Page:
COMMENT: Reorienting the growth narrative —Jamil Nasir - Saturday, February 26, 2011

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The educational system is totally divorced from the realities of the market and unless an effective strategy is adopted to deepen the nexus between supply and demand, enhancing labour productivity will remain a distant dream

Conventional planning based on capitalist fundamentalism has not delivered in the case of Pakistan and the country needs to reorient its growth narrative. This is the key message of the new draft growth framework, an elaborate document of the Planning Commission of Pakistan, available for comments on its official website. The potential culprits for lustreless growth performance are many but the major reason is low savings and those too were not channelled to productive uses due to leakages and fragility of the markets. Resultantly, in order to fill the gap between savings and investment, Pakistan remained heavily reliant on foreign aid. But the panacea of aid for development also failed catastrophically.

The pros and cons of foreign aid may be analysed, debated and questioned. Academia groomed in the hardcore discipline of economics may explain the failure of aid in terms of the range of perverse incentives it generates for its recipients. They may argue that the country got the aid, so savings and domestic resource mobilisation were discouraged. The aid money was used for consumption goods instead of investing it in bricks and mortar. It was squandered through corruption and did not reach the intended targets. It remained ineffective, as sensible economic policies, and good governance, and so on and so forth did not accompany it.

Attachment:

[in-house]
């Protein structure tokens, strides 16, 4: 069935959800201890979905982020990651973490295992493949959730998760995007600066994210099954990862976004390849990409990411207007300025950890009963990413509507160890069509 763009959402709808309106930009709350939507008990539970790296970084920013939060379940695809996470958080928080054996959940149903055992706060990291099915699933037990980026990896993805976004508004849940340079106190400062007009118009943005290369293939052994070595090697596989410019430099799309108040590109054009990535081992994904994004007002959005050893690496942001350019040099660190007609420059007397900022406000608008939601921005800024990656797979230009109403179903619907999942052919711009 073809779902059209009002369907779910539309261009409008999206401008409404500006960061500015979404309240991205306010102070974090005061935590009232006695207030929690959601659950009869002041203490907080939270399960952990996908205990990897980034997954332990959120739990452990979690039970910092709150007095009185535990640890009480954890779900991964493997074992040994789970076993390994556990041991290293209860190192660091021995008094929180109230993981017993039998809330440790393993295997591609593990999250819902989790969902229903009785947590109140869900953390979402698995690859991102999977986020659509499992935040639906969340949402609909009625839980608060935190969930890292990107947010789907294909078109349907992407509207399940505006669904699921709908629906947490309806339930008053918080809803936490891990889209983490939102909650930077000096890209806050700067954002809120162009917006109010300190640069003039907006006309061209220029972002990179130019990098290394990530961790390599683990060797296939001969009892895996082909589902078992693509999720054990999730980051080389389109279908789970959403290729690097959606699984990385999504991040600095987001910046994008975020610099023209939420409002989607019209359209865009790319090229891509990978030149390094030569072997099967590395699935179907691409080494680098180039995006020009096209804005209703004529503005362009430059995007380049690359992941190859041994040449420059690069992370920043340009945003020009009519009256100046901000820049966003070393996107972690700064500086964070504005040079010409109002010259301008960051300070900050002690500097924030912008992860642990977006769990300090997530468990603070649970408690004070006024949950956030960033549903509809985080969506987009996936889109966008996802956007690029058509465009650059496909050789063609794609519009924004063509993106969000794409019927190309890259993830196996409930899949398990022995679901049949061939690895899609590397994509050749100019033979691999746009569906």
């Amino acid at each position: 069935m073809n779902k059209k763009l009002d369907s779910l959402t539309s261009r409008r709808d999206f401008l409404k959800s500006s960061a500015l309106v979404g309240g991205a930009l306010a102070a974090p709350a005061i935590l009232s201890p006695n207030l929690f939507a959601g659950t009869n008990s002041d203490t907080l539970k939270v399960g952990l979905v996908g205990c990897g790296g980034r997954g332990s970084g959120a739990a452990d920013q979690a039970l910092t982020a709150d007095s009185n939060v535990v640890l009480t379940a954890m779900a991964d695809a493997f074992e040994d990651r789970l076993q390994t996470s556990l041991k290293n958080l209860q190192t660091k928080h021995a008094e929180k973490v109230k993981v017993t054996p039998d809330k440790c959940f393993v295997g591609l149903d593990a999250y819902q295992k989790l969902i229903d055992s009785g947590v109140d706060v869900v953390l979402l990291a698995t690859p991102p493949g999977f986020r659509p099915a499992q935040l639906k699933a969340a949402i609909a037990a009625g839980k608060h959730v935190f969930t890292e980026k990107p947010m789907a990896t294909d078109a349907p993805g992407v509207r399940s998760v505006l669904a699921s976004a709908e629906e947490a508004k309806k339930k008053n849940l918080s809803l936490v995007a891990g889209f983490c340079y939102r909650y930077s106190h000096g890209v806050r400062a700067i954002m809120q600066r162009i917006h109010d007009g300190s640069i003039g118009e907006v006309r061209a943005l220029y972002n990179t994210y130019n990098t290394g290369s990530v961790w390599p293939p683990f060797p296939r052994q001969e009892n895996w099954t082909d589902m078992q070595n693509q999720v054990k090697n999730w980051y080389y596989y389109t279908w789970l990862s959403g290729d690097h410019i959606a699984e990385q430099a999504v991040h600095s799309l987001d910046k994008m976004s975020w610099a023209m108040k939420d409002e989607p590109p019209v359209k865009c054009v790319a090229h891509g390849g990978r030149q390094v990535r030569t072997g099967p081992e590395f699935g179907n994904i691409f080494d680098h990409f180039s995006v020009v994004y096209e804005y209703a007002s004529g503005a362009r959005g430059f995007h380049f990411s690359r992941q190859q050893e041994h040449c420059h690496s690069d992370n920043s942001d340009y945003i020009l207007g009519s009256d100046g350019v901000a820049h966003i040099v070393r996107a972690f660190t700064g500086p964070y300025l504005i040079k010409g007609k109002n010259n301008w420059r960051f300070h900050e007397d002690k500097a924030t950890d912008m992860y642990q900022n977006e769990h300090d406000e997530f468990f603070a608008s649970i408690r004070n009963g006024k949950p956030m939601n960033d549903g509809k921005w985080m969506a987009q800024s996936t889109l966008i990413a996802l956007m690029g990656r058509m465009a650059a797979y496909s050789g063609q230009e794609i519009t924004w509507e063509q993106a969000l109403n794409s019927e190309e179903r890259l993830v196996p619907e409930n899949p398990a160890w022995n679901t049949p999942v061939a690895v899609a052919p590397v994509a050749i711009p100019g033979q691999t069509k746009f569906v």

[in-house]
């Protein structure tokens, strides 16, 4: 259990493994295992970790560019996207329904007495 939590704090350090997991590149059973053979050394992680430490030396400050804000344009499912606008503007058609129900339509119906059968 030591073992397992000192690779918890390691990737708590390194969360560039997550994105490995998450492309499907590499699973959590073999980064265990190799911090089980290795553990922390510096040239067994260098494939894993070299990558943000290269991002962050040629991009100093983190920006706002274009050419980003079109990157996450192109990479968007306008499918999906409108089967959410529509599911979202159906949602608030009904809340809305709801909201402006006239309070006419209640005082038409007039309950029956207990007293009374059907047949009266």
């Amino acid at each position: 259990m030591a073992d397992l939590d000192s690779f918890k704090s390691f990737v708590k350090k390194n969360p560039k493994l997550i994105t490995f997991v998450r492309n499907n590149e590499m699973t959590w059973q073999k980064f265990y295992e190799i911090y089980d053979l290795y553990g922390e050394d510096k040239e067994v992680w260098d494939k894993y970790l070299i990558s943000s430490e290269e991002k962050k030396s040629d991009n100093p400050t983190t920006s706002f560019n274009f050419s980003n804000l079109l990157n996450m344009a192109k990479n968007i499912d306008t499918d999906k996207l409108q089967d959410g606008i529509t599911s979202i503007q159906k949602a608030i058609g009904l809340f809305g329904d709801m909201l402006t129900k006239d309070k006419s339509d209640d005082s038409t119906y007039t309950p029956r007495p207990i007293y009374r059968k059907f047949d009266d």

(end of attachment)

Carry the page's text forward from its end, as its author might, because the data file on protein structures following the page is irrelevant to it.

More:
Against this backdrop, the new draft growth framework lays more emphasis on the software of growth, i.e. critical enablers to growth like innovation, entrepreneurship and markets. The chief elements of the software of growth includes enhancing the productivity of both the private and public sectors, limiting the role of the government, introducing market reforms, and improving the quality of life of the citizenry through better public service delivery.

The productivity gaps are in large measure due to the inefficient use of factors of production, i.e. labour and capital. The protectionist measures adopted in the form of high tariff walls, erected to defend local industries/firms on the strength of the infant industry argument, did not foster competition. Firms/businesses had little incentive to invest in R&D and innovation. Our firms and producers were not exposed to the best global practices of making optimum use of capital. The state pampered selected sectors of the economy but time has proved that such policies were misplaced, and the narratives of industrial development were wrong.

For enhancing productivity, and catching up with the technological frontiers, interaction with foreign firms is highly important. The country therefore needs to attract know-how, or technological spillovers from firms applying these practices. Foreign direct investment (FDI) and collaborative ventures between local producers and foreign firms and buyers are some important vehicles for transferring know-how. This in turn requires a good investment climate, improvement of which is persistently one of the daunting challenges Pakistan is faced with, due to security concerns.